San José, Costa Rica, since 1956

Arias: More Hard Times Bearing Down on C.R.

President Oscar Arias has been issuing somber warnings this month about the economic outlook.

We re at the 11th hour. It s clear our growth will be half, or less than half, as before, Arias said, speaking Tuesday at a corporate responsibility award ceremony hosted by the Costa Rican-American  Chamber of Commerce.

Arias highlighted several measures that he believes will help steer Costa Rica through upcoming hard times: the recently passed law infusing national banks with credit funds, a pending loan from the Interdevelopment Bank that could improve infrastructure and his pet English program (Costa Rica Multilingual) that aims to have every student learn the language by 2017.

He even pointed to the election of Barack Obama as president of the United States as a positive for the challenges confronting the country.

Costa Rica is an unfinished product that could produce miracles for its inhabitants, Arias said. But we have to abandon the idea of perfection.

He said the economic crisis will encourage change, something the country needs.

If the world and Costa Rica can t change now, when can we? he asked.

Arias, who has sharply criticized opponents of the Central American Free-Trade Agreement with the United States for delaying the treaty s implementation, said the nation must end its tendency to kill proposals with talk.

We talk about things interminably, even when we all agree, he said.

Last week, at the inauguration of the medical device company Hologic s second plant, Arias declared the government alone is unable to steer Costa Rica through a coming economic slowdown, encouraging the private sector to expand despite the current financial climate.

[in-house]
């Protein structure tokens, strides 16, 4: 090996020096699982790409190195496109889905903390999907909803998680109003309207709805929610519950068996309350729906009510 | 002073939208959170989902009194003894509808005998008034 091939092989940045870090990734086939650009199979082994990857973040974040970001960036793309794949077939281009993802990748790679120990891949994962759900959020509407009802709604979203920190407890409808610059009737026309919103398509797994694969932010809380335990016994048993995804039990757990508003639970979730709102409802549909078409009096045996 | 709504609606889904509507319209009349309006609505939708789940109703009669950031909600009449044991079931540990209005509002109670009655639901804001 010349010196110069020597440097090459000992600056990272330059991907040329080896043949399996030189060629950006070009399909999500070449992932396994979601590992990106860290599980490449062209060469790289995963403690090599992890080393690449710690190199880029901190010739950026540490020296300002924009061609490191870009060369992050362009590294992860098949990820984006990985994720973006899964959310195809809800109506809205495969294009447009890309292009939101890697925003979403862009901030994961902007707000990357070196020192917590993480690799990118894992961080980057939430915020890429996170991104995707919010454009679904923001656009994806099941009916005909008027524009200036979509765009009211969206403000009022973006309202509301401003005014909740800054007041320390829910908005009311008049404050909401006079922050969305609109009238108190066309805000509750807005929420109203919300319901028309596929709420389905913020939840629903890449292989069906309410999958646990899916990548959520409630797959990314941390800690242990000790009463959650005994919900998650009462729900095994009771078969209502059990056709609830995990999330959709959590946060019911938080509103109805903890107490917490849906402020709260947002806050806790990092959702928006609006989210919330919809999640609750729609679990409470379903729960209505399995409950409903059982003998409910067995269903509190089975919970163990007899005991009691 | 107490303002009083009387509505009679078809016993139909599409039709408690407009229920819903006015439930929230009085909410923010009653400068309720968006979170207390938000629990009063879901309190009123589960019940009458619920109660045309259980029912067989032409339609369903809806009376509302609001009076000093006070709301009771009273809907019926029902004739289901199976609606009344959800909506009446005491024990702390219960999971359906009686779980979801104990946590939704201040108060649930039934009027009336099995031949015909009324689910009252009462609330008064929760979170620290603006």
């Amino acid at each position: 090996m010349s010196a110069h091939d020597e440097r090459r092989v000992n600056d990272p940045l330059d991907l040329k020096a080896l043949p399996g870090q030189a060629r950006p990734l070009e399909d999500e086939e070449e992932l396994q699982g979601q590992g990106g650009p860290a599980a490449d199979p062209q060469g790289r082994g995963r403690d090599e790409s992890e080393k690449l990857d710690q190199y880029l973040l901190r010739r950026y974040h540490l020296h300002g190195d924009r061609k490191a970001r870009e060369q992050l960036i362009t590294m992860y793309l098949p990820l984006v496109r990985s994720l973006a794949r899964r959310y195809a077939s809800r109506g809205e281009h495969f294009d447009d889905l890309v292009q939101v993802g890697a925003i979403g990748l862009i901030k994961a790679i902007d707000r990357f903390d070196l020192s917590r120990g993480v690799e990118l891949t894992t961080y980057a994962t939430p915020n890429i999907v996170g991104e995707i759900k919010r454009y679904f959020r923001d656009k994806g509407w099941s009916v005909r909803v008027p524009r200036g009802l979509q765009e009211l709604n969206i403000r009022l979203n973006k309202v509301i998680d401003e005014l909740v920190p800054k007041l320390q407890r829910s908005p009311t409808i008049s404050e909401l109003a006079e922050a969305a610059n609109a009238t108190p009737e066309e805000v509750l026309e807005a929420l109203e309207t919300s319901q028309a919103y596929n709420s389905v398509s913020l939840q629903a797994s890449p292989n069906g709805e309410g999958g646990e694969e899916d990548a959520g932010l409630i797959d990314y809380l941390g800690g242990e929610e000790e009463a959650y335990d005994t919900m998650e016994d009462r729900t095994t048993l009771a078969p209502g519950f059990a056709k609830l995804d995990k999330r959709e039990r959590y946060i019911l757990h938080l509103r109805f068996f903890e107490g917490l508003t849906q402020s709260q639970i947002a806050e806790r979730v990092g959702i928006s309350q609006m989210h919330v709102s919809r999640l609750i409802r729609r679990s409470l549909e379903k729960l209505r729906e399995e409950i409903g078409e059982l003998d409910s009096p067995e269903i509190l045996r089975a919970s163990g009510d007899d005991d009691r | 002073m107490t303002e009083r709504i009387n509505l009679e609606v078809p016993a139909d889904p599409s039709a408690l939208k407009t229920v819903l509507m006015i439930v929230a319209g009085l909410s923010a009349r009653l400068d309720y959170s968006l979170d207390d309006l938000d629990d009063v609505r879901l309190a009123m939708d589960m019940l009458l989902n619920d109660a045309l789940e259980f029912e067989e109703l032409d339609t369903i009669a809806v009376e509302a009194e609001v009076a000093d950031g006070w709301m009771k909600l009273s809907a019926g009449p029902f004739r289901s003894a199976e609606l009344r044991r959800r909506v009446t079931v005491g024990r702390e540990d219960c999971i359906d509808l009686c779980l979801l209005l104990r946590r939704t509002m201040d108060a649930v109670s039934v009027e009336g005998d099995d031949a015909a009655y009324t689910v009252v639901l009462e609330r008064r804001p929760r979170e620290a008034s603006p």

Hard times will continue for a few more months, he said. The government can take the most vulnerable people in its ship until we arrive at port. But it falls on (the private sector) to take care of the rest.

Located in Alajuela, north of San José, the Hologic plant represents a $17.5 million investment and will create about 150 jobs next year.

Arias also promised to increase monthly cash transfers next year to poor families, including his signature Avancemos program, which pays parents for keeping their kids in school.

The administration also announced that it will funnel a total of $117.5 million to three state banks to stimulate lending and try to avoid further dips in employment.

Banco Nacional and Banco de Costa Rica will receive $50 million each, and Bancrédito will receive $17.5 million.

The economy is expected to grow 3.3 percent in 2008, down from 7.4 percent in 2007. Unemployment increased to 4.9 percent in July from 4.6 percent 12 months earlier.


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